In a previous article in this journal, Ren and Wang presented a thermodynamic model for spinodal decomposition occurring in Fe-C martensite.[10] The purpose of this section is to recapitulate the thermodynamic framework used in their study, and to discuss some fundamental challenges in their model. In order to distinguish the study in the literature from our current study, all thermodynamic expressions derived from the study by Ren and Wang[10] are clearly marked by subscript “RW.” Although a working mathematical model was built, there are a few issues that require further discussion. The authors in Reference 10 have based their model on the fact that the molar fractions of carbon and of iron sum to unity, i.e., \(x_{\text {C}} + x_{\text {Fe}} = 1\), where \(x_i\) is the molar fraction of element i. The expression for free energy of mixing obtained by Ren and Wang, using \(x_{\text {C}} + x_{\text {Fe}} = 1\), was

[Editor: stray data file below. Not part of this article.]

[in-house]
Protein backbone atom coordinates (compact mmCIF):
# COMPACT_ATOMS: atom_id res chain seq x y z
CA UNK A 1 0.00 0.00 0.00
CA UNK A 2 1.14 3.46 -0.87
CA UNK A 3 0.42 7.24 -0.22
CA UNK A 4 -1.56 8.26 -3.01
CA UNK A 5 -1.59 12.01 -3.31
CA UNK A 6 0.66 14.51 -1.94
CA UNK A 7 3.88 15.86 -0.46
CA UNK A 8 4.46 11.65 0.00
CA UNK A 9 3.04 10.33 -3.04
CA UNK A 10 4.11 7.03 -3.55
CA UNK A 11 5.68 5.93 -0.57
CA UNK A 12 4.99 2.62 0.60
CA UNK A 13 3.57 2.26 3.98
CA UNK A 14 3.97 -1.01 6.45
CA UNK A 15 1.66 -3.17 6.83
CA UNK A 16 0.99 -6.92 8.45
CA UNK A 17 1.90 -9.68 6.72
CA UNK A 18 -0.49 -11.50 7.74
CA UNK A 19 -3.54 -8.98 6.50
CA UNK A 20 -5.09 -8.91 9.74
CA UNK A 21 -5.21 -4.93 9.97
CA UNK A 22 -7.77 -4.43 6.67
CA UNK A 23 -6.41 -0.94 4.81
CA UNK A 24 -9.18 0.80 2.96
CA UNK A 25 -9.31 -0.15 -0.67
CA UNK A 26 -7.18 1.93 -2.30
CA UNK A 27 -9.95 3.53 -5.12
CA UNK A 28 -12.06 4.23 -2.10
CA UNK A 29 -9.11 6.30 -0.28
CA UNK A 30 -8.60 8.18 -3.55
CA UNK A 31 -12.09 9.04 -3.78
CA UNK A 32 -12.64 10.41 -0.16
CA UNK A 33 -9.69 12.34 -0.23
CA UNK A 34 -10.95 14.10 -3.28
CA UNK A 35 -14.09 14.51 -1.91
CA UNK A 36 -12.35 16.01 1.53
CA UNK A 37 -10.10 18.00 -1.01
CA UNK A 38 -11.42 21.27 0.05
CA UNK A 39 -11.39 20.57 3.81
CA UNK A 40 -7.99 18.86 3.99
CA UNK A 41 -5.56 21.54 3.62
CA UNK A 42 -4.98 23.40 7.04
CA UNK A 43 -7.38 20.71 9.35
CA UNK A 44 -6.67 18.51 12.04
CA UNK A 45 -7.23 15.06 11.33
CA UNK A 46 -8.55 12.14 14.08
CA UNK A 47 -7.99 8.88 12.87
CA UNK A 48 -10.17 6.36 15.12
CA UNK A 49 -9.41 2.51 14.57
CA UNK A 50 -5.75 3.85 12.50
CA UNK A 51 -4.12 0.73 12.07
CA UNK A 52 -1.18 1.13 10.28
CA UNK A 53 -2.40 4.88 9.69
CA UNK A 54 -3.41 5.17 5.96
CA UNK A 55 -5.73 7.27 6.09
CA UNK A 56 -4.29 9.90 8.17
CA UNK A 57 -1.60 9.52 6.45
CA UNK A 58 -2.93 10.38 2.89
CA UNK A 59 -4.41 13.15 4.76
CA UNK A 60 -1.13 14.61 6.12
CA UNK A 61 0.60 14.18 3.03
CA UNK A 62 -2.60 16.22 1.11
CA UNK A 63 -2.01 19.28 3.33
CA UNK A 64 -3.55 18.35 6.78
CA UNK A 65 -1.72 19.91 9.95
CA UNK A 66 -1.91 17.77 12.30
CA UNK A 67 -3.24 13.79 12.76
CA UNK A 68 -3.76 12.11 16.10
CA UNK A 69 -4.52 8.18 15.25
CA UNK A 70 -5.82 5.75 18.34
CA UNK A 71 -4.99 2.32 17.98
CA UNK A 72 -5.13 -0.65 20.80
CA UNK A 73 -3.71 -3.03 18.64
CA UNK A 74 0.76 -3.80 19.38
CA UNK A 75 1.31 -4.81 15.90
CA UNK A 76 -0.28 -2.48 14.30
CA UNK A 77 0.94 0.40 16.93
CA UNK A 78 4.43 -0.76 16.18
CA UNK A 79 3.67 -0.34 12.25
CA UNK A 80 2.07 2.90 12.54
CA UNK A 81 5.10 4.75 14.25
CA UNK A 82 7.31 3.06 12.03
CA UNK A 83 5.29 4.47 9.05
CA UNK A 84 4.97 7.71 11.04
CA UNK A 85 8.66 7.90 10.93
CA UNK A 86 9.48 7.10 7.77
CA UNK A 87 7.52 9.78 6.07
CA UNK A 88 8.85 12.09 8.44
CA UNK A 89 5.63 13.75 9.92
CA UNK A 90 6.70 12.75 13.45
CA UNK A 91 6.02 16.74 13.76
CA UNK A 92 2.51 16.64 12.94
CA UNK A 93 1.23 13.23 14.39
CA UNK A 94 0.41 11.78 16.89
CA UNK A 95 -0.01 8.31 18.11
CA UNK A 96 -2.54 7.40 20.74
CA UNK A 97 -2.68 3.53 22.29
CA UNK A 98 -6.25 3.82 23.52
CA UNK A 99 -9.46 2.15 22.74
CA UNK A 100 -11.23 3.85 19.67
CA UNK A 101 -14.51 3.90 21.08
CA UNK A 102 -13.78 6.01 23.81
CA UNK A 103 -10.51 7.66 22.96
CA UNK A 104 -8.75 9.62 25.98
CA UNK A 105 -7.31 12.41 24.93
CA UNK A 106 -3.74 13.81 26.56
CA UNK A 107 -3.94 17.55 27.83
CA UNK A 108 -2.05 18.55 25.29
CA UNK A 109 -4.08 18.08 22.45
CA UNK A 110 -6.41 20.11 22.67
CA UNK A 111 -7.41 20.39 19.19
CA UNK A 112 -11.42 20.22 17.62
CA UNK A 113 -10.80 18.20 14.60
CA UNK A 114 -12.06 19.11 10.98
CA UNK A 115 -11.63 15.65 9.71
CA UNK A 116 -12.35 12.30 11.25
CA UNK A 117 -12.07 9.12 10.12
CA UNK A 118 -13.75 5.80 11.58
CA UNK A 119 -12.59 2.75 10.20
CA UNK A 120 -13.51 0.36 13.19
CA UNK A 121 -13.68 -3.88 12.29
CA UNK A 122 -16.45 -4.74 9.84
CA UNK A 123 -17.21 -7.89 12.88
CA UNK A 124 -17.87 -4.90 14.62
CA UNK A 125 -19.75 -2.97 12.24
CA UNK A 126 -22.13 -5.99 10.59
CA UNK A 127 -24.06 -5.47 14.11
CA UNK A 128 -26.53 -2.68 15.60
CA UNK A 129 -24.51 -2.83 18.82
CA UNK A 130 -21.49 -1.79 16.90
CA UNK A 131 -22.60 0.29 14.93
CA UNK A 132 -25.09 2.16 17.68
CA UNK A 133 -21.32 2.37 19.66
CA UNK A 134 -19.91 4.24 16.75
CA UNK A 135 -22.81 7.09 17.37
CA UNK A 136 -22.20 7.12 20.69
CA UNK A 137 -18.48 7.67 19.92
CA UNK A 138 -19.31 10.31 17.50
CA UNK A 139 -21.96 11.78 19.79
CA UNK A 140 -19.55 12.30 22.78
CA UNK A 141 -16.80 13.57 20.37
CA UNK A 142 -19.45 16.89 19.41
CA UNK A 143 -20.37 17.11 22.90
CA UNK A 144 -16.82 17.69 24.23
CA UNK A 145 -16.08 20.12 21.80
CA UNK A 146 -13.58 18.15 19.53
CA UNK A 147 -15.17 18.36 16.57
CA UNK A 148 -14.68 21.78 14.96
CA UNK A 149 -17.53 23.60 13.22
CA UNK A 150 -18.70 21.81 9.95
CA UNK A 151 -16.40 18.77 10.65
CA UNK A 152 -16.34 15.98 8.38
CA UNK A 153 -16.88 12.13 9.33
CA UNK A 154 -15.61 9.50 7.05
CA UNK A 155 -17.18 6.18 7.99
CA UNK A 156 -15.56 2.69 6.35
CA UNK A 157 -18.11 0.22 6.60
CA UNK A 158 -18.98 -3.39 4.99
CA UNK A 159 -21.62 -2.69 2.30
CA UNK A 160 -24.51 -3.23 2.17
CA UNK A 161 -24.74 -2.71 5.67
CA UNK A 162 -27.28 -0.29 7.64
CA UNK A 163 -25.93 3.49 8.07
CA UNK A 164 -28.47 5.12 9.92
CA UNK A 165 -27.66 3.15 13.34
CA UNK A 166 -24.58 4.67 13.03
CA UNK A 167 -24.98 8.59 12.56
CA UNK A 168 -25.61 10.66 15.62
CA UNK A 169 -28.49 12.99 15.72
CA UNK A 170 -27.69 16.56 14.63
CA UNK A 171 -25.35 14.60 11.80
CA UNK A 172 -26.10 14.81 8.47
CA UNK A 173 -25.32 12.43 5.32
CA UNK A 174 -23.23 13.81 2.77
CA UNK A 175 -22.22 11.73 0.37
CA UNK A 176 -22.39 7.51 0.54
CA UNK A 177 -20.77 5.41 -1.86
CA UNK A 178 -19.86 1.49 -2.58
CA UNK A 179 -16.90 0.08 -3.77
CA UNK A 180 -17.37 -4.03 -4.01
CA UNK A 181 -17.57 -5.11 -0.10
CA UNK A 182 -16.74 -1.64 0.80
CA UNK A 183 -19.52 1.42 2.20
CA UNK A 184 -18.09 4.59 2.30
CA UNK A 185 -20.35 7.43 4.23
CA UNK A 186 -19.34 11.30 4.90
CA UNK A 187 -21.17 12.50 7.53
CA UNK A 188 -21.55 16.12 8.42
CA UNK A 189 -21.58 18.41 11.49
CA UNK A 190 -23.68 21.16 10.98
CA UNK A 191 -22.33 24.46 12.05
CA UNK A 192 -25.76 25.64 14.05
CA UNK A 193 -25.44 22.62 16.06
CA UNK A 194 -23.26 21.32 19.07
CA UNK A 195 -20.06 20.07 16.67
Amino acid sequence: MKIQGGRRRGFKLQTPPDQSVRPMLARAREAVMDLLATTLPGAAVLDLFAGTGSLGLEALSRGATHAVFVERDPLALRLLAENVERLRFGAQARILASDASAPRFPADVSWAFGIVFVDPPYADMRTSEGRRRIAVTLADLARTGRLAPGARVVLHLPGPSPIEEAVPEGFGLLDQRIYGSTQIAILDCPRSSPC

$$\begin{aligned} \Delta G_{\text {RW}}= I_{\text {0}}(1-x_{\text {C}})^2 x_{\text {C}} + RT(x_{\text {C}} \ln x_{\text {C}} + x_{\text {Fe}}\ln x_{\text {Fe}} + x_{\text {C}} \ln 2), \end{aligned}$$
where by applying the second differential of G with respect to \(x_{\text {C}}\), Ren and Wang presented the following expression:
$$\begin{aligned} \frac{\text {d}^2 G_{\text {RW}}}{\text {d}x_{\text {C}}^2} = -2I_0(2-3x_{\text {C}}) + \frac{RT}{x_{\text {C}}}, \end{aligned}$$
in which \(I_0\) is the heat of solution of carbon in ferrite, having a numerical value of \(8.4 \times 10^4\ \hbox {J mol}^{-1}\). In their original study, the source of this value for \(I_0\) is not stated.
Fig. 2

Reproduction of the spinodal curves derived from the model proposed by Ren and Wang. The chemical spinodal curves have been obtained using Eq. [7]. For the expressions used in determining the coherent spinodal curves, the readers may refer to the original reference.[10] Spinodal curves shown in (a) carbon mole fraction (\(x_{\text {C}}\)), and (b) carbon mass fraction (\(w_{\text {C}}\)). (c) Miscibility gap derived using Eq. [10], shown only for \(0 \le w_{\text {C}}\le 0.3\)